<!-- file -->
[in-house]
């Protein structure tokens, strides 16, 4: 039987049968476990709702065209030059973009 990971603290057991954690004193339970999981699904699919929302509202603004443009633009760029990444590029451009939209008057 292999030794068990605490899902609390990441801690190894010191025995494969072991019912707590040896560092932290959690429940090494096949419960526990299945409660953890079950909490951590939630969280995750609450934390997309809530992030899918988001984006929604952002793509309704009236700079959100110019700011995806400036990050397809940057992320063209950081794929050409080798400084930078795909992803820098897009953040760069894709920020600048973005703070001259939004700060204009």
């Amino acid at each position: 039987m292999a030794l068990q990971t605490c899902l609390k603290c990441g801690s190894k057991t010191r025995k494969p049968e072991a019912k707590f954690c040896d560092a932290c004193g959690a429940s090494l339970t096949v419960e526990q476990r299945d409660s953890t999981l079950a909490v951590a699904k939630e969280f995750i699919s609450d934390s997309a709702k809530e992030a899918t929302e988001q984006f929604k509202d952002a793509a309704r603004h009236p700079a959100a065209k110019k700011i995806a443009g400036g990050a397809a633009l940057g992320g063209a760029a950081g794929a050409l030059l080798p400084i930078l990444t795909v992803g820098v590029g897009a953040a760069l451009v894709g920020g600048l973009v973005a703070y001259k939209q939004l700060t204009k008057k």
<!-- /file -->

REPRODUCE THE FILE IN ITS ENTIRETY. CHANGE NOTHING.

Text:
[in-house]
């Protein structure tokens, strides 16, 4: 039987049968476990709702065209030059973009 990971603290057991954690004193339970999981699904699919929302509202603004443009633009760029990444590029451009939209008057 292999030794068990605490899902609390990441801690190894010191025995494969072991019912707590040896560092932290959690429940090494096949419960526990299945409660953890079950909490951590939630969280995750609450934390997309809530992030899918988001984006929604952002793509309704009236700079959100110019700011995806400036990050397809940057992320063209950081794929050409080798400084930078795909992803820098897009953040760069894709920020600048973005703070001259939004700060204009």
């Amino acid at each position: 039987m292999a030794l068990q990971t605490c899902l609390k603290c990441g801690s190894k057991t010191r025995k494969p049968e072991a019912k707590f954690c040896d560092a932290c004193g959690a429940s090494l339970t096949v419960e526990q476990r299945d409660s953890t999981l079950a909490v951590a699904k939630e969280f995750i699919s609450d934390s997309a709702k809530e992030a899918t929302e988001q984006f929604k509202d952002a793509a309704r603004h009236p700079a959100a065209k110019k700011i995806a443009g400036g990050a397809a633009l940057g992320g063209a760029a950081g794929a050409l030059l080798p400084i930078l990444t795909v992803g820098v590029g897009a953040a760069l451009v894709g920020g600048l973009v973005a703070y001259k939209q939004l700060t204009k008057k």